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    More Women With Breast Cancer Get Nipple-Sparing Surgery

    Study Shows Nipple-Sparing Mastectomies Are Just as Safe as Conventional Surgery
    WebMD Health News
    Reviewed by Laura J. Martin, MD

    Oct. 27, 2011 -- More women facing mastectomies are opting for surgeries that remove the breast tissue but not the skin, nipple, and areola.

    Concerns that a procedure called nipple-sparing mastectomy could raise the risk of a return of cancer have kept the surgery from being widely adopted in the past. That is changing as more surgical centers offer the procedure.

    Supporters say that in the right patients nipple-sparing mastectomies can be just as safe and successful as more conventional breast removal.

    Now a new study from Georgetown University Medical Center appears to support the claim.

    Checking for Return of Cancer

    The analysis included data on 101 women who had the surgery at Georgetown University Medical Center between 1989 and 2010 to prevent or treat breast cancer.

    Researchers reviewed results for all women receiving the surgery at the center over two decades. They found no evidence of the return of cancer in or near the nipple in close to 50 women with breast cancer over an average of 2 1/2 years of follow-up.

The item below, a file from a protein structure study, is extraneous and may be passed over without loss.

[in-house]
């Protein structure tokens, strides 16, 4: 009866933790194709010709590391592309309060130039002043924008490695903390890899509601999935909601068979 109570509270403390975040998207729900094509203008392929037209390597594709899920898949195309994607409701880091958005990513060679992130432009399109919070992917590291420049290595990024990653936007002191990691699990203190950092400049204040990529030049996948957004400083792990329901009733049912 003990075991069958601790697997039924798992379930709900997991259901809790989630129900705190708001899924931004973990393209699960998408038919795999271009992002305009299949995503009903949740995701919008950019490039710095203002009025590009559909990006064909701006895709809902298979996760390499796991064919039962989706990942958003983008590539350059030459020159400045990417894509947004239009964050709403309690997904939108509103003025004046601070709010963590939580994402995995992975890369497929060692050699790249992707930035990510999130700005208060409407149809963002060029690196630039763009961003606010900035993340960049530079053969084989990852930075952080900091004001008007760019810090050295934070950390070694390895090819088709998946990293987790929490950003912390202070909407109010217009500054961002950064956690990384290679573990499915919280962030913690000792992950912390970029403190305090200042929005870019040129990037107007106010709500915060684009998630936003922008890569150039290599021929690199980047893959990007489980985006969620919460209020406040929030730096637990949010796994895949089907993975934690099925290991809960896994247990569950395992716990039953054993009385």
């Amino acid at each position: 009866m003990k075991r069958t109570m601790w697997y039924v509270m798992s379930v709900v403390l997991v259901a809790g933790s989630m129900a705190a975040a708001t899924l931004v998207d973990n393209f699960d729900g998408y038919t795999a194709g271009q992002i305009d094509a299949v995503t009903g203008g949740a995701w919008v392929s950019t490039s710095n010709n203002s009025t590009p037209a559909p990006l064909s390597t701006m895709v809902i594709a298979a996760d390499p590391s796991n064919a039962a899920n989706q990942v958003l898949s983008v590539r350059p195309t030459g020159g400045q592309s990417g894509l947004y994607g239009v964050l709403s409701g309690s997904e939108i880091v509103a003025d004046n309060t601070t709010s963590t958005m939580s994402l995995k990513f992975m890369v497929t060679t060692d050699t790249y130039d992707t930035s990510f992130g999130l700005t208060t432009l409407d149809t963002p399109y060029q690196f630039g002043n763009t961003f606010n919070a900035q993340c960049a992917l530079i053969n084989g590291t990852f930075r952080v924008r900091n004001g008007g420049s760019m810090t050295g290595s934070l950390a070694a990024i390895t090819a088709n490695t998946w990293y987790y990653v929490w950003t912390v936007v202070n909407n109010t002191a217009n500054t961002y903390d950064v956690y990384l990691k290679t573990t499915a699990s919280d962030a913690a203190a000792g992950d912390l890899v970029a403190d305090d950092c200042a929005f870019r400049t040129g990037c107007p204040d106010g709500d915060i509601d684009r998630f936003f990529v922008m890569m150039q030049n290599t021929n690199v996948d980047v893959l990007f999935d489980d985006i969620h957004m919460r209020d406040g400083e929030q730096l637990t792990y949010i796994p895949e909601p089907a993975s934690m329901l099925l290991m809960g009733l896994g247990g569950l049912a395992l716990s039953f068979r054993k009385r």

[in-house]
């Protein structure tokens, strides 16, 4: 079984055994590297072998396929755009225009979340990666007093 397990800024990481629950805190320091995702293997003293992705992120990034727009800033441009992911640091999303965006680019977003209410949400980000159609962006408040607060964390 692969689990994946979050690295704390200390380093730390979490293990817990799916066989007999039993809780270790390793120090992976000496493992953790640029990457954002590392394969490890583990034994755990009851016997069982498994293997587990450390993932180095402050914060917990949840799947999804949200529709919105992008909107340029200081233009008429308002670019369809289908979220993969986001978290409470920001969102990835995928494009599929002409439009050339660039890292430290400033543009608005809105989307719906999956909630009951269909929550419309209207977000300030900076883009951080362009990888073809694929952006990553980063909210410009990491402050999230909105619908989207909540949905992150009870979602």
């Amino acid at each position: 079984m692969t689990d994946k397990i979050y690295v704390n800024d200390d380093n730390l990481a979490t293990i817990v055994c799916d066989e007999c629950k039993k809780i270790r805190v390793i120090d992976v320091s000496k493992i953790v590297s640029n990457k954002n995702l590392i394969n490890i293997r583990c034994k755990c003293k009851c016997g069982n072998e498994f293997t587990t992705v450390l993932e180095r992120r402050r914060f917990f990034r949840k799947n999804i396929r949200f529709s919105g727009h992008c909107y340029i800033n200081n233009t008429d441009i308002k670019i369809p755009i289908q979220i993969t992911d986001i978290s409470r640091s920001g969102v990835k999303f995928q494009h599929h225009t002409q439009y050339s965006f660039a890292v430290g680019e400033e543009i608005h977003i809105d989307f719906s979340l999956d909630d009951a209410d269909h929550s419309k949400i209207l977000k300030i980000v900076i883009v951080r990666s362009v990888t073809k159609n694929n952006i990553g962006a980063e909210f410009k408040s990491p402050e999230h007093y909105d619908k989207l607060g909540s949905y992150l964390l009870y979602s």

Georgetown chief of plastic surgery Scott L. Spear, MD, who led the research, says other small studies examining nipple-sparing surgery in breast cancer patients have shown the same thing.

    But he adds that larger studies with longer follow-up times will be needed.

    "I believe this procedure is safe for women with breast cancer and I believe the data will eventually prove that it is safe," he says. "But I would like to see larger, more robust studies."

    Spear tells WebMD that he has been performing the surgery for more than a decade, mostly in women at high risk for breast cancer who are having mastectomies to keep from getting cancer.

    He says it has only been in the last few years that nipple-sparing surgery has been considered an option for women with breast cancer.

    "I spoke last year at a convention to a room with about 400 breast surgeons and I asked how many of them were doing nipple-sparing mastectomies," he says. "Virtually all of them raised their hands. If I had asked the question five years ago, maybe 2% would have been doing them."

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